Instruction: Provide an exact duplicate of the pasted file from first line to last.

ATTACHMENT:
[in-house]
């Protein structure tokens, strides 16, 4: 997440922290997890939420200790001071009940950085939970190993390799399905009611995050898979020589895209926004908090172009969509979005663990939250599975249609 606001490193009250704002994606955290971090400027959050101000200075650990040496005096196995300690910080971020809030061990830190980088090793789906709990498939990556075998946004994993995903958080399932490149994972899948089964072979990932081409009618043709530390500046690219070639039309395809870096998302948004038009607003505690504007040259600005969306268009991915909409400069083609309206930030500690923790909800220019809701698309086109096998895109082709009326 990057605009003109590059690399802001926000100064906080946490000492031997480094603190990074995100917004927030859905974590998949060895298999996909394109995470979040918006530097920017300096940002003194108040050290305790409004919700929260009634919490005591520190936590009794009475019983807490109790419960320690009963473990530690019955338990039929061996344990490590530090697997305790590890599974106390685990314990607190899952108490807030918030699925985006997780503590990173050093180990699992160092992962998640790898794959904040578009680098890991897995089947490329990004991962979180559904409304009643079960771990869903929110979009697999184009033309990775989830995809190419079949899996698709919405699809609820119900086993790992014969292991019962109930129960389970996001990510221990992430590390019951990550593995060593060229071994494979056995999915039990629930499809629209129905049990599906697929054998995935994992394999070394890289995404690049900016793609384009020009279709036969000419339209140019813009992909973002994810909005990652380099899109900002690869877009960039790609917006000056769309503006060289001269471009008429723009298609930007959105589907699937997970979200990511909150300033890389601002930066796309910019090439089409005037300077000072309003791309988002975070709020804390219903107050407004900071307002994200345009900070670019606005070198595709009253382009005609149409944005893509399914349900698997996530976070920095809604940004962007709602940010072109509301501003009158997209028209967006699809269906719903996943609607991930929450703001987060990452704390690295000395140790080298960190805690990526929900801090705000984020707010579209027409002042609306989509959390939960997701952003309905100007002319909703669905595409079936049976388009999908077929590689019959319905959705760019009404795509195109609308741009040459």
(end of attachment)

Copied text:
[in-house]
């Protein structure tokens, strides 16, 4: 997440922290997890939420200790001071009940950085939970190993390799399905009611995050898979020589895209926004908090172009969509979005663990939250599975249609 606001490193009250704002994606955290971090400027959050101000200075650990040496005096196995300690910080971020809030061990830190980088090793789906709990498939990556075998946004994993995903958080399932490149994972899948089964072979990932081409009618043709530390500046690219070639039309395809870096998302948004038009607003505690504007040259600005969306268009991915909409400069083609309206930030500690923790909800220019809701698309086109096998895109082709009326 990057605009003109590059690399802001926000100064906080946490000492031997480094603190990074995100917004927030859905974590998949060895298999996909394109995470979040918006530097920017300096940002003194108040050290305790409004919700929260009634919490005591520190936590009794009475019983807490109790419960320690009963473990530690019955338990039929061996344990490590530090697997305790590890599974106390685990314990607190899952108490807030918030699925985006997780503590990173050093180990699992160092992962998640790898794959904040578009680098890991897995089947490329990004991962979180559904409304009643079960771990869903929110979009697999184009033309990775989830995809190419079949899996698709919405699809609820119900086993790992014969292991019962109930129960389970996001990510221990992430590390019951990550593995060593060229071994494979056995999915039990629930499809629209129905049990599906697929054998995935994992394999070394890289995404690049900016793609384009020009279709036969000419339209140019813009992909973002994810909005990652380099899109900002690869877009960039790609917006000056769309503006060289001269471009008429723009298609930007959105589907699937997970979200990511909150300033890389601002930066796309910019090439089409005037300077000072309003791309988002975070709020804390219903107050407004900071307002994200345009900070670019606005070198595709009253382009005609149409944005893509399914349900698997996530976070920095809604940004962007709602940010072109509301501003009158997209028209967006699809269906719903996943609607991930929450703001987060990452704390690295000395140790080298960190805690990526929900801090705000984020707010579209027409002042609306989509959390939960997701952003309905100007002319909703669905595409079936049976388009999908077929590689019959319905959705760019009404795509195109609308741009040459």